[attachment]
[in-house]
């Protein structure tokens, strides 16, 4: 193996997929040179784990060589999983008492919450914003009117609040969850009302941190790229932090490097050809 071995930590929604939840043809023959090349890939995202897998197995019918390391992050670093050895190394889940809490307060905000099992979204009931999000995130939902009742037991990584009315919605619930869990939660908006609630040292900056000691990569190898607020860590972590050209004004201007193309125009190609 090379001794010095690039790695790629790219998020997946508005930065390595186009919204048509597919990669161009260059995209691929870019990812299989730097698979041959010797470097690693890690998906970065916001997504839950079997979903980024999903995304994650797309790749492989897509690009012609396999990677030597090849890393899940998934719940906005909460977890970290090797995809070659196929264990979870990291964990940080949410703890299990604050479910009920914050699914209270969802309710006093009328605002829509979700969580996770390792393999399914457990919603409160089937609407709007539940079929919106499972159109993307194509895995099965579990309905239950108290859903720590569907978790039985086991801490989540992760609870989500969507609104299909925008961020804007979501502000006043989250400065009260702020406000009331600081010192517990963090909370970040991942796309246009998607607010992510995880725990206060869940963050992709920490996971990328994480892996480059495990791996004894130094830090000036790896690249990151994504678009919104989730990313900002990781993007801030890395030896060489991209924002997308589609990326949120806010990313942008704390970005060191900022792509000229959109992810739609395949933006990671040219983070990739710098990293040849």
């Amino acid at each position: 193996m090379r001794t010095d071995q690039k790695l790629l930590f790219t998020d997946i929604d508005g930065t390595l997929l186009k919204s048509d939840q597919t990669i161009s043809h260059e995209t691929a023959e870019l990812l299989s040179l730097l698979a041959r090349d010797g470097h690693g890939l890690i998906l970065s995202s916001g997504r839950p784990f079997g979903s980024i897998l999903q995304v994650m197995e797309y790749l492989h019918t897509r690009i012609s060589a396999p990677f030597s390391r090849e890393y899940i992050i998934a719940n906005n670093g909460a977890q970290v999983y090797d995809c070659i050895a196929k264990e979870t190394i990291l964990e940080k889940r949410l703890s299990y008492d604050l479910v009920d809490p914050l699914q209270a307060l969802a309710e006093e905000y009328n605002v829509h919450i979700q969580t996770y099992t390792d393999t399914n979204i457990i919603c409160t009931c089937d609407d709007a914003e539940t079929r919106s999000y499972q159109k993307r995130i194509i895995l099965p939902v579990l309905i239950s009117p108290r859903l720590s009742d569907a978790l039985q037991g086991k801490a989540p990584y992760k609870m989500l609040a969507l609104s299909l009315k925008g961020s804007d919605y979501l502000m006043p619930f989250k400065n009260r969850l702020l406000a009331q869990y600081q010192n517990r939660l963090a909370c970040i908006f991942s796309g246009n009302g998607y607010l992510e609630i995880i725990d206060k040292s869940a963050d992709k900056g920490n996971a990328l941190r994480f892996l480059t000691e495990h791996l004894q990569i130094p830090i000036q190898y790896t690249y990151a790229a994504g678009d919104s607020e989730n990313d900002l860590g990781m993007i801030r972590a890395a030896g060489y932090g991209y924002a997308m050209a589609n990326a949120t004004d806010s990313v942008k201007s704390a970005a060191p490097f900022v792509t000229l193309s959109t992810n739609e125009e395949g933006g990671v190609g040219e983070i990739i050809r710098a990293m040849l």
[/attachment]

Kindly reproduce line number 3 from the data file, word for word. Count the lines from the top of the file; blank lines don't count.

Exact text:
């Amino acid at each position: 193996m090379r001794t010095d071995q690039k790695l790629l930590f790219t998020d997946i929604d508005g930065t390595l997929l186009k919204s048509d939840q597919t990669i161009s043809h260059e995209t691929a023959e870019l990812l299989s040179l730097l698979a041959r090349d010797g470097h690693g890939l890690i998906l970065s995202s916001g997504r839950p784990f079997g979903s980024i897998l999903q995304v994650m197995e797309y790749l492989h019918t897509r690009i012609s060589a396999p990677f030597s390391r090849e890393y899940i992050i998934a719940n906005n670093g909460a977890q970290v999983y090797d995809c070659i050895a196929k264990e979870t190394i990291l964990e940080k889940r949410l703890s299990y008492d604050l479910v009920d809490p914050l699914q209270a307060l969802a309710e006093e905000y009328n605002v829509h919450i979700q969580t996770y099992t390792d393999t399914n979204i457990i919603c409160t009931c089937d609407d709007a914003e539940t079929r919106s999000y499972q159109k993307r995130i194509i895995l099965p939902v579990l309905i239950s009117p108290r859903l720590s009742d569907a978790l039985q037991g086991k801490a989540p990584y992760k609870m989500l609040a969507l609104s299909l009315k925008g961020s804007d919605y979501l502000m006043p619930f989250k400065n009260r969850l702020l406000a009331q869990y600081q010192n517990r939660l963090a909370c970040i908006f991942s796309g246009n009302g998607y607010l992510e609630i995880i725990d206060k040292s869940a963050d992709k900056g920490n996971a990328l941190r994480f892996l480059t000691e495990h791996l004894q990569i130094p830090i000036q190898y790896t690249y990151a790229a994504g678009d919104s607020e989730n990313d900002l860590g990781m993007i801030r972590a890395a030896g060489y932090g991209y924002a997308m050209a589609n990326a949120t004004d806010s990313v942008k201007s704390a970005a060191p490097f900022v792509t000229l193309s959109t992810n739609e125009e395949g933006g990671v190609g040219e983070i990739i050809r710098a990293m040849l």